Five O'Clock Somewhere

Welcome to Five O'Clock Somewhere, where it doesn't matter what time zone you're in; it's five o'clock somewhere. We'll look at rural life, especially as it happens in Rio Arriba County, New Mexico, cats, sailing (particularly Etchells racing yachts), and bits of grammar and Victorian poetry.

Friday, April 04, 2008

T or C is a suburb of Little Rock

It used to be a suburb of Dallas

The modern telecommunications world is a marvel. I can write something and post it on this blog, and somebody from Singapore or San Diego can read it and comment on it. And, thanks to companies that track Internet traffic, I can view information about these visitors, including where they are.

Except not completely. I can’t really track where the visitors are; I can only track where their Internet servers are.

So, for example, when I sign on using the dialup connection I have at home or my work connection, I show up as being in Albuquerque. But if I’m at Five O’Clock Somewhere, I may show up as being in Clovis, or as being in a village on the Zuni Indian reservation. And if I use the dial-up connection in Truth or Consequences, I typically show up as being in Las Cruces.

Lately, however, I’ve been finding high-speed connections in T or C, and those can appear to come from just about anywhere. The motel where Pat and I usually stay appears to be in a small town near Lubbock, Texas. The restaurant with wi-fi where Pat and I often eat also seems to come from Texas, from a town so small I’ve never heard of it.

Then there’s the home where I’m currently staying. It used to be in Dallas, but now it’s in Little Rock.

Once upon a time, there were two telecommunications companies. There was one based in Dallas that was primarily land-line, that served a whole lot of rural communities, including T or C and Chama – but it also had some wireless services. Nearly everybody we know outside of Albuquerque got telephone service from this company, and many also got high-speed Internet as well. Then there was another, based in Little Rock, that was primarily wireless but that also served a few communities with land-lines. A cousin of mine worked for that company. Therefore, many of my relatives got their wireless telephone service from that company, which was a good thing, since this company consistently provides the best service when it is rated by independent organizations.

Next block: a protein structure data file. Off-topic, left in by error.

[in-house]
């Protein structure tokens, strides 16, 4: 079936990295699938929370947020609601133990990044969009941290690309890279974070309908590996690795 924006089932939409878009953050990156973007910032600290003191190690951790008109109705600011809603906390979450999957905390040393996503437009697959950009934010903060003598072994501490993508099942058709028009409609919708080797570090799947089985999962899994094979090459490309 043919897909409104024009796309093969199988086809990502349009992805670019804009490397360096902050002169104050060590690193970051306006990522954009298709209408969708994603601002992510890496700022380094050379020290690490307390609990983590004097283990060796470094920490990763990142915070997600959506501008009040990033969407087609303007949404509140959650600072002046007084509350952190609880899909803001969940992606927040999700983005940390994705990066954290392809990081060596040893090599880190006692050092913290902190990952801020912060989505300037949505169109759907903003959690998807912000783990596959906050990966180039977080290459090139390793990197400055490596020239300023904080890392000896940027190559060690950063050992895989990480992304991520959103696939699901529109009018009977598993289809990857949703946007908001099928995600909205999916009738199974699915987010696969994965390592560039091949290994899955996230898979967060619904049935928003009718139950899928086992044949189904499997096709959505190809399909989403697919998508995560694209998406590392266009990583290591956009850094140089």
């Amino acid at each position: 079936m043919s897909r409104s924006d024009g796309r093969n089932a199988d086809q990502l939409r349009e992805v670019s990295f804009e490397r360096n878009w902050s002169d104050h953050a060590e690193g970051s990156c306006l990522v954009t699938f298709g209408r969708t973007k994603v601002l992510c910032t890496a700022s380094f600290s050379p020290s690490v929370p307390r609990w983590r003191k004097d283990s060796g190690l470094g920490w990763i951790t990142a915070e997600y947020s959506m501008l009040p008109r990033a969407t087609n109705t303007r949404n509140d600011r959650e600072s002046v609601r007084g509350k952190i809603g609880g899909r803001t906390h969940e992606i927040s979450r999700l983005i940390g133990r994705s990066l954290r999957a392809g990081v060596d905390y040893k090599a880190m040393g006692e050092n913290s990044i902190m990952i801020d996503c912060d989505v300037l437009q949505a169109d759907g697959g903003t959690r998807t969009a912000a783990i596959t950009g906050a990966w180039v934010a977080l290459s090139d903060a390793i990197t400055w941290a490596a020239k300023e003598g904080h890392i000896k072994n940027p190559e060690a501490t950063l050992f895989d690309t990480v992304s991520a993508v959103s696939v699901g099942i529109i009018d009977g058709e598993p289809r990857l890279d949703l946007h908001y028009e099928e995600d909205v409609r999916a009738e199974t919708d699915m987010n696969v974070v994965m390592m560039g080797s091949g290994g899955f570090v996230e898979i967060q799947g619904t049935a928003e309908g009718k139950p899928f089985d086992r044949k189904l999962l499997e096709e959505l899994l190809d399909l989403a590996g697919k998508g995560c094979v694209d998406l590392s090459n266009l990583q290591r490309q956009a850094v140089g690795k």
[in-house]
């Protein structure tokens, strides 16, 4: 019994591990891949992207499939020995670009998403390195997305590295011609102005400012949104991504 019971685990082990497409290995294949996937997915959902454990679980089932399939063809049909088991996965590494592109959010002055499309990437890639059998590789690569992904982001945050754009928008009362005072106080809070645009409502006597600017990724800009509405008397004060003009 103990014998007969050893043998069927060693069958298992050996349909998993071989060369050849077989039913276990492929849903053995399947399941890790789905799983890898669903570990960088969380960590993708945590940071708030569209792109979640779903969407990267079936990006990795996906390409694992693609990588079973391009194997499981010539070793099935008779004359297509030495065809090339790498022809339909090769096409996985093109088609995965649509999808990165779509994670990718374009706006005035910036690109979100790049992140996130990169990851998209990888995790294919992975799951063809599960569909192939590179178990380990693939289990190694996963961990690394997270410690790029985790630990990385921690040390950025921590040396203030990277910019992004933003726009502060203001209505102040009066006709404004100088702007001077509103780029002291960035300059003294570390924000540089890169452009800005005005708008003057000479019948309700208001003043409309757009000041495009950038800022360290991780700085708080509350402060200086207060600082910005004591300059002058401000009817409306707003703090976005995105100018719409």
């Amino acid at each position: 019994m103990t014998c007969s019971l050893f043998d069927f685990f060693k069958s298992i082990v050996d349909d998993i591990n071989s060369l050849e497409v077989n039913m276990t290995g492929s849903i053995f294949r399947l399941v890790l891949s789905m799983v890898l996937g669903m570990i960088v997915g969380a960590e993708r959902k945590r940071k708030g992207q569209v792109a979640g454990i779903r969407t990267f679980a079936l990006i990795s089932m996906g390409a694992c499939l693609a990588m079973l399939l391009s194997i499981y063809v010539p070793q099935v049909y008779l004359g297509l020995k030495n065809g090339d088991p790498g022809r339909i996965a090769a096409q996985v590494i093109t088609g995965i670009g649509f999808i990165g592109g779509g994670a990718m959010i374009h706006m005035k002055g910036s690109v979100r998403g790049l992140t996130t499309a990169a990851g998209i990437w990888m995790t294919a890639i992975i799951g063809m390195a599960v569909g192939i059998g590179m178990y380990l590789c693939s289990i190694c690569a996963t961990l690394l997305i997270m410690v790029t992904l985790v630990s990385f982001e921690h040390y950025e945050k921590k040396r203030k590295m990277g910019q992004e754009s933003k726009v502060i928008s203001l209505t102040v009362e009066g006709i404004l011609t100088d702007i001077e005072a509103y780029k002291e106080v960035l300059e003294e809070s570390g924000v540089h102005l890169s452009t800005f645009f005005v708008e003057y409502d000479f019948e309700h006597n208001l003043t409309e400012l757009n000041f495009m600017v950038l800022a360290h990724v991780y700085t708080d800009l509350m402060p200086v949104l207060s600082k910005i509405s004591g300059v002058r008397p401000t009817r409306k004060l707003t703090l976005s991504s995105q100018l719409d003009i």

The Little Rock company bought out the Dallas company, and, while I generally don’t like to see a single company have too much power, I thought this particular merger was a good thing, since both companies seemed to have a really strong emphasis on keeping customers happy.

Then the company split into two – one side being purely the wireless, and the other being purely the land-line. Somewhere along the way, the data line that serves this home got rerouted through Little Rock.

That’s not necessarily a bad thing, but it can make for confusion when I’m looking at my visitor stats. If I have an x-thousandth visitor, and said visitor is using this Internet service, and said visitor is supposedly from Little Rock, I can’t immediately tell whether it’s one of my Arkansas cousins, or whether it’s Cornhusker.

I’ll have to look closer at the details … Cornhusker is in the suburb of Little Rock that is located in the Mountain time zone.

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Blogger Lydia Manx said...

That is odd about the servers but it makes sense in a geek way. Had to tell you I liked your sailboat snap once I got my puter to like me again.

Hope all is well.

Fri Apr 11, 05:08:00 PM MDT  
Blogger Catmoves said...

Hi Carole Anne. Just found your site and am really enjoying it.
The reasoning behind your fluctuating location is a defensive measure some ISP's use to try and protect the personal information of computer users.
There are maps available that allow visitors to click on their locations and they don't expose anymore than a city and state if the user chooses. Flickr is one site that makes them avaiable for free.

Tue Apr 15, 11:18:00 AM MDT  

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